Conversation Starters: Who is Molly?
Thursday, February 28, 2013 • 2:00pm
CHATHAM, NJ - Who is Molly? What is Molly? Local high school kids refer to it as Molly. Rappers have referenced going to "pop a Molly." It is Hip Hop's newest designer drug, not the girl next-door, and it is the top trending drug in many suburban communities including ours.
Molly is the powder or crystal form of the chemical MDMA, which is commonly used in Ecstasy pills. It in induces serotonin, dopamine, and norepinephrine, bringing on feelings of euphoria and increased energy.
Is Molly dangerous? Can you die from Molly? The Drug Enforcement Administration (DEA) considers MDMA to be a Schedule I controlled substance, which means it has a high rate of abuse and no accepted medical uses. The DEA states that MDMA can cause confusion, anxiety, depression, paranoia, sleep problems, and drug craving. It can produce elevated heart rates and distortion of thought processes, causing users not to realize their rising body temperature or fading stamina as they continue to party.
Combining MDMA with alcohol or other drugs can also be the cause of more serious side effects, ranging from dehydration, exhaustion, hyperthermia, seizures, cardiac episodes and comas. MDMA also depletes the body of neurotransmitters, which can lead to a decreased mood for a day or two after using the drug and can lead to long-term depression. The drug also can cause muscle tension, tremors, involuntary teeth clenching, muscle cramps, nausea, faintness, chills, sweating, and blurred vision.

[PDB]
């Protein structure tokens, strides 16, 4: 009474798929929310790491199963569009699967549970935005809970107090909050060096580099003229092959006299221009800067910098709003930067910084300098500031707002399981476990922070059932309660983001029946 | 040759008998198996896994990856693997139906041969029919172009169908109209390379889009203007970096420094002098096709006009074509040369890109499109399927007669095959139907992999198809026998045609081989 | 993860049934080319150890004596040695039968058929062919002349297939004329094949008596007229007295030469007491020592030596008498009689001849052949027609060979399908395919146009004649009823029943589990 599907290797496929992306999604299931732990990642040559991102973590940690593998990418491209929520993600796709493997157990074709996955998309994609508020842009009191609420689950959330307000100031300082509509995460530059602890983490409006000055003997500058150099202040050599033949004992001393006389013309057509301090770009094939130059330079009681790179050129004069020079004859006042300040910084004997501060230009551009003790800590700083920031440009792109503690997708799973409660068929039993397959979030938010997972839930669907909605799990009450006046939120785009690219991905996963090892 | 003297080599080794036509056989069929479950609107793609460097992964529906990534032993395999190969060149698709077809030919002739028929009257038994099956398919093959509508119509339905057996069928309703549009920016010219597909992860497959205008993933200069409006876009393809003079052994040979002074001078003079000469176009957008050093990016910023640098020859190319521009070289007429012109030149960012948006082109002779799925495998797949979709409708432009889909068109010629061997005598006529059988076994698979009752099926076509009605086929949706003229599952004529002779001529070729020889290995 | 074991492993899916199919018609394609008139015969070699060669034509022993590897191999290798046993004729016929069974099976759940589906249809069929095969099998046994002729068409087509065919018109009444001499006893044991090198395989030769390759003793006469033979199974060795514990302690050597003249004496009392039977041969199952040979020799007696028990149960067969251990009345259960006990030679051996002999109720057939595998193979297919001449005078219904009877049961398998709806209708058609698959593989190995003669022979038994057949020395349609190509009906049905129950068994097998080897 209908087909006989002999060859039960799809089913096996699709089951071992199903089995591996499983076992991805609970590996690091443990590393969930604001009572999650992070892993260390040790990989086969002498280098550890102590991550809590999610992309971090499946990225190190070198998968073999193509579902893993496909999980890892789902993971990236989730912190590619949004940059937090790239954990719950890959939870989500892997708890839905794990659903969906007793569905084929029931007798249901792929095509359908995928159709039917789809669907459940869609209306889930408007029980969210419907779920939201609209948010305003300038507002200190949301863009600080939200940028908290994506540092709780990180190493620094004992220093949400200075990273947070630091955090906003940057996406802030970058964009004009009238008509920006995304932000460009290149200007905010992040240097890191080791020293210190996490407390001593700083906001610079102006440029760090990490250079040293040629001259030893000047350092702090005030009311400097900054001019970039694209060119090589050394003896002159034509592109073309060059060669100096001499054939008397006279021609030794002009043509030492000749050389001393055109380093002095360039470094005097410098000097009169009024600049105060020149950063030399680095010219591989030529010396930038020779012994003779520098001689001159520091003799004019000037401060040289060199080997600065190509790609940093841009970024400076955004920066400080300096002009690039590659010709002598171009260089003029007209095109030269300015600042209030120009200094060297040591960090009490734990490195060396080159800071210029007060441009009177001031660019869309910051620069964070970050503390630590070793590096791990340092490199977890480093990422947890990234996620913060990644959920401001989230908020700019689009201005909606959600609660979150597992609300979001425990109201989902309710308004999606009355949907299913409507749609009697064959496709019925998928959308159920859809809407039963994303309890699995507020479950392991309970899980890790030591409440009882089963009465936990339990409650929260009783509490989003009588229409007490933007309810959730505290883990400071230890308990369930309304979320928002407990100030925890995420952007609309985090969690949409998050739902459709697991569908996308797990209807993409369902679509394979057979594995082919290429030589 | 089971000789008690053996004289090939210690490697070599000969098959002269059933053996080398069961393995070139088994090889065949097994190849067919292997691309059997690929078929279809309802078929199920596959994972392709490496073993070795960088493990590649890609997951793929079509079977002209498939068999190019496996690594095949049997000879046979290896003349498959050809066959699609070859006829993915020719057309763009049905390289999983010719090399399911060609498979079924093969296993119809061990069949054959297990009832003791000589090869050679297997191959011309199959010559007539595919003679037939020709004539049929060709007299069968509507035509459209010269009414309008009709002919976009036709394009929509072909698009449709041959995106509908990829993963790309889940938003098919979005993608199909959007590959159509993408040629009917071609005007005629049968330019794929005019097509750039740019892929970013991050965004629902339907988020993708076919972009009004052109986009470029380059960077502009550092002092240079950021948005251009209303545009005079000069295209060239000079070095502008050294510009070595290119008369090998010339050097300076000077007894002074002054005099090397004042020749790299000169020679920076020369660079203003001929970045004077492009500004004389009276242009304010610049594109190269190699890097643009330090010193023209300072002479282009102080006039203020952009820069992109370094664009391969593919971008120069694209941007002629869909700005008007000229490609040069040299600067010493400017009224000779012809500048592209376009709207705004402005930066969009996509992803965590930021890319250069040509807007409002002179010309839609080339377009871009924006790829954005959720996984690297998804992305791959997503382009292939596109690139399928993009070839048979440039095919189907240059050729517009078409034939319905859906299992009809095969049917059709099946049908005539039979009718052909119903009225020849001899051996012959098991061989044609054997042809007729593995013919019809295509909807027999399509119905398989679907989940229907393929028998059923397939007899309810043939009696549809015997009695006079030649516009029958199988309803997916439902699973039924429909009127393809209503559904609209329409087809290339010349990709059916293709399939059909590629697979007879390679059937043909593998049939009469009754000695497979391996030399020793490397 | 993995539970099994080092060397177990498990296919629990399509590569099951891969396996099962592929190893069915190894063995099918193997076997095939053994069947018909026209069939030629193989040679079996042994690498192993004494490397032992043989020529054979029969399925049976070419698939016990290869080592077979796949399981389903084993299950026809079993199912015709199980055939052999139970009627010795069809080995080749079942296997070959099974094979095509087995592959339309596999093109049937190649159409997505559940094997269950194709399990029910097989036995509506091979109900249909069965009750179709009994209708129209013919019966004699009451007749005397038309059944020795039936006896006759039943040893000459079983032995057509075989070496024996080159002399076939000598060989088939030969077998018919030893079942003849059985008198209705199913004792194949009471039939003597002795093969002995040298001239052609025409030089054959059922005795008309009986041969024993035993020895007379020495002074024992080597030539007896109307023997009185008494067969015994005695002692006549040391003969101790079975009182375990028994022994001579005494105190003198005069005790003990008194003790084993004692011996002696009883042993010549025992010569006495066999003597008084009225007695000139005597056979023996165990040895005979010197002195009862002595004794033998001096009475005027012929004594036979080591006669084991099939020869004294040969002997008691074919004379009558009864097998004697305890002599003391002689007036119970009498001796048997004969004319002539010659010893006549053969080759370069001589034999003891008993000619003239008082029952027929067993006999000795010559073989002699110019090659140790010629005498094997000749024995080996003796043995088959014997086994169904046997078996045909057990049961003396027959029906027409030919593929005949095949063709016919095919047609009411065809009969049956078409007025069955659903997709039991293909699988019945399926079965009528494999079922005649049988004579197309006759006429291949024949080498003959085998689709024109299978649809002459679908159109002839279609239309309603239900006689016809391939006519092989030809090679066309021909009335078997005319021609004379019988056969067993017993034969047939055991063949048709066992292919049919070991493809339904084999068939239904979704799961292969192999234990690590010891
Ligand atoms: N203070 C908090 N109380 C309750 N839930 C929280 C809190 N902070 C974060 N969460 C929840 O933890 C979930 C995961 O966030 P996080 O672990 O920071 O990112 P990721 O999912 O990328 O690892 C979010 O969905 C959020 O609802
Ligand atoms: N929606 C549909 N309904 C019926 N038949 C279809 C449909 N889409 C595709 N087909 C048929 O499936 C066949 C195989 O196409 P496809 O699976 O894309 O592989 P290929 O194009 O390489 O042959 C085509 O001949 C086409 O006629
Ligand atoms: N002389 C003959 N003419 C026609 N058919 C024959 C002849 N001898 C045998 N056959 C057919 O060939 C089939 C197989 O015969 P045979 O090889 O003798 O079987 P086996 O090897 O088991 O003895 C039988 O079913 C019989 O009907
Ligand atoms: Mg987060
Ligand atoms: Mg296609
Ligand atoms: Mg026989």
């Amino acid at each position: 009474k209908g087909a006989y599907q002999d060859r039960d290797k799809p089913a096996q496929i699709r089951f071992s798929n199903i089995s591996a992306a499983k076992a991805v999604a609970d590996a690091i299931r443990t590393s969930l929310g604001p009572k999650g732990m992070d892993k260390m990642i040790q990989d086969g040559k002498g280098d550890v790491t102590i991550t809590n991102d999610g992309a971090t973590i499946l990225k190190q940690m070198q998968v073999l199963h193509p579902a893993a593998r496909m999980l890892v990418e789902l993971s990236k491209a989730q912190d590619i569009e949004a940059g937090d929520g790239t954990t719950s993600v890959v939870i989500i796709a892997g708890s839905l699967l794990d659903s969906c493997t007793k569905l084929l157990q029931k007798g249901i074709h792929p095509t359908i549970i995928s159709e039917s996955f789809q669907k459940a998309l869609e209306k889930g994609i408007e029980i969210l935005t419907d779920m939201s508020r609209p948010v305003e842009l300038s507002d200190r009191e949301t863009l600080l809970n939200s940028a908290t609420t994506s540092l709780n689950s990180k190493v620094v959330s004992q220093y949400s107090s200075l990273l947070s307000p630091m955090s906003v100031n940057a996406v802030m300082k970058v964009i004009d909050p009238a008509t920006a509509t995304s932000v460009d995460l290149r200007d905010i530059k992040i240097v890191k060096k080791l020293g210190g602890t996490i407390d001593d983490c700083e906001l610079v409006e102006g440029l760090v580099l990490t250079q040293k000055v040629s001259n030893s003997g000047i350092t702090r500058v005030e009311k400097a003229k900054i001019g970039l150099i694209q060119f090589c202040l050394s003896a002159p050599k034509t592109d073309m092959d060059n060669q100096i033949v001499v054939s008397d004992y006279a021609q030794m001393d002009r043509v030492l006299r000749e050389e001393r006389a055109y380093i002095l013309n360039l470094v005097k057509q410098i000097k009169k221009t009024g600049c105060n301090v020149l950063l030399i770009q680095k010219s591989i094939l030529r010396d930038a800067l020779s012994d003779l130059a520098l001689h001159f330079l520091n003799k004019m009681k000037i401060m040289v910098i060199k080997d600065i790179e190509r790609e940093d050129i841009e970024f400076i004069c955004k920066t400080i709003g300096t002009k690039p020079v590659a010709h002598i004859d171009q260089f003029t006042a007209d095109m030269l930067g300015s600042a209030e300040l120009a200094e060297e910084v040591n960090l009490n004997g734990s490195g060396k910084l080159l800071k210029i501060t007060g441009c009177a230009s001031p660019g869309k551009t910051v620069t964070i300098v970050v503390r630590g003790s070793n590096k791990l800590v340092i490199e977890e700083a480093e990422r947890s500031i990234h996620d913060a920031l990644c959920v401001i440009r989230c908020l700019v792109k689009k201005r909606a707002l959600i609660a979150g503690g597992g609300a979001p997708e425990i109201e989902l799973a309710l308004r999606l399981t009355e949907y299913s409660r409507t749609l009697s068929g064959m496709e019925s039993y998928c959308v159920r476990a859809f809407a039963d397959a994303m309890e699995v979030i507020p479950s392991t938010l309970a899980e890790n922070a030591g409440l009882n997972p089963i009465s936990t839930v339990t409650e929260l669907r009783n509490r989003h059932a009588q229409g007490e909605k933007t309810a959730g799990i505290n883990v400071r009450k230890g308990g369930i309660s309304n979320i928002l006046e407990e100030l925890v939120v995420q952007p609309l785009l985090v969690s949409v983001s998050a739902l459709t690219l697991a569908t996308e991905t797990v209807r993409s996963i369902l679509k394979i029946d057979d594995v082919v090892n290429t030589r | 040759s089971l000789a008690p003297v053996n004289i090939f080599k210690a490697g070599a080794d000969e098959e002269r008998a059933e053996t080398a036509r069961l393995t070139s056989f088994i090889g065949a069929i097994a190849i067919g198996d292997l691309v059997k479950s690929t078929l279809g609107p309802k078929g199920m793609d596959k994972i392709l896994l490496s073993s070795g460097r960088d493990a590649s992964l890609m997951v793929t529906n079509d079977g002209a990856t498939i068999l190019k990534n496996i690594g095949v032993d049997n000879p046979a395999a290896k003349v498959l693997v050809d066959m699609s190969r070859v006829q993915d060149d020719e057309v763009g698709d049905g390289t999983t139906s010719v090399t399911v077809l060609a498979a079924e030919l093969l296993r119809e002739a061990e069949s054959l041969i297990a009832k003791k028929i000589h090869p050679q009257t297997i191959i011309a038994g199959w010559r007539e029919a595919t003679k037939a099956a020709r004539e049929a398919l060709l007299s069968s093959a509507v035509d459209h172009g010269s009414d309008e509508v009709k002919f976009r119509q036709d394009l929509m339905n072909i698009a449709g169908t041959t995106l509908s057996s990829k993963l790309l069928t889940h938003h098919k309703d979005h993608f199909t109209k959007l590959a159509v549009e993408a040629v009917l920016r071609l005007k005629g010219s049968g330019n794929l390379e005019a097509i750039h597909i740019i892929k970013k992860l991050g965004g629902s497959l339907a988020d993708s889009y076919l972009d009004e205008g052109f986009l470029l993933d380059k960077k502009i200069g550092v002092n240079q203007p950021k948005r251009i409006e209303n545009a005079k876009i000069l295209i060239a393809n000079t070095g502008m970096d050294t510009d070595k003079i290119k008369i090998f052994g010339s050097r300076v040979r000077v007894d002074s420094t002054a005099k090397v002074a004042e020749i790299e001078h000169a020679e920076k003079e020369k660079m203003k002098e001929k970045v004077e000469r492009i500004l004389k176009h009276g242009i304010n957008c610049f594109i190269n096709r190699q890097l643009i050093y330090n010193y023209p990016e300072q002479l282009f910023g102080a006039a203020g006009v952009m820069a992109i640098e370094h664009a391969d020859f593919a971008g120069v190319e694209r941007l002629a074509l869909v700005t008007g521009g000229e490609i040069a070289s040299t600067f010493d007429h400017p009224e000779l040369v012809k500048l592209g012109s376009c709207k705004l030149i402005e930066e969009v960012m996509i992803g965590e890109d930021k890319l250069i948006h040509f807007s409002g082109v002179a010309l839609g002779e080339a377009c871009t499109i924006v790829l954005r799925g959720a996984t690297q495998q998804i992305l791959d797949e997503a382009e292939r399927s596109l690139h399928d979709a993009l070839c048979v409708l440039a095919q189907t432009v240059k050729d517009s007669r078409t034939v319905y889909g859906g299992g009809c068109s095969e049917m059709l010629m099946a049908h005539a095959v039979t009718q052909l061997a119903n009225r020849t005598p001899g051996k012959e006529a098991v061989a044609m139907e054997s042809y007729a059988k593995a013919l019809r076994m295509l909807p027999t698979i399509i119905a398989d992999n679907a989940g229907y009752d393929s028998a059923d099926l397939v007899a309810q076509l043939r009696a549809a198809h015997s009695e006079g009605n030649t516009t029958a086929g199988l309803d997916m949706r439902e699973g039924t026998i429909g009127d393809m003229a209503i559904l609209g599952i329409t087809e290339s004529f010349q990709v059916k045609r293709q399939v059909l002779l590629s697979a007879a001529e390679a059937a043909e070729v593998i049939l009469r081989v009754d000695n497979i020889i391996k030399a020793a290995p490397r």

In the last two weeks, I have been hearing a lot about Molly. As a mom and as a local psychotherapist, I feel it is crucial that we all know about Molly.
Ask your kids if they know her!
Here is a list of strategies that I hope will help to keep our kids safe:
1. Don't be afraid to ask your kids where they are going tonight, or after school.
2. Call you’re the parents of your kids’ friends to see if they are going to be home. Ask what the drinking and drug policy is at their home.
3. Don't be afraid to say no to your child. "No, you can't go to that party or no, you cannot go to that concert." Do you ever wonder what goes on at the sleepover? Typically, sleepovers are the best way for your kids to conceal how much they have been drinking our experimenting with drugs.
4. Don't be afraid to set boundaries and enforce consequences. Kids actually appreciate having structure.
5. Don't be afraid to ask for help. Ask your clergy, guidance counselors, and community resources including family therapists.
Just like the saying goes, it takes a village to raise our kids. It takes resilient parents and a strong community to raise healthy and safe kids.
Have a candid conversation with your children about the new kid in school, Molly.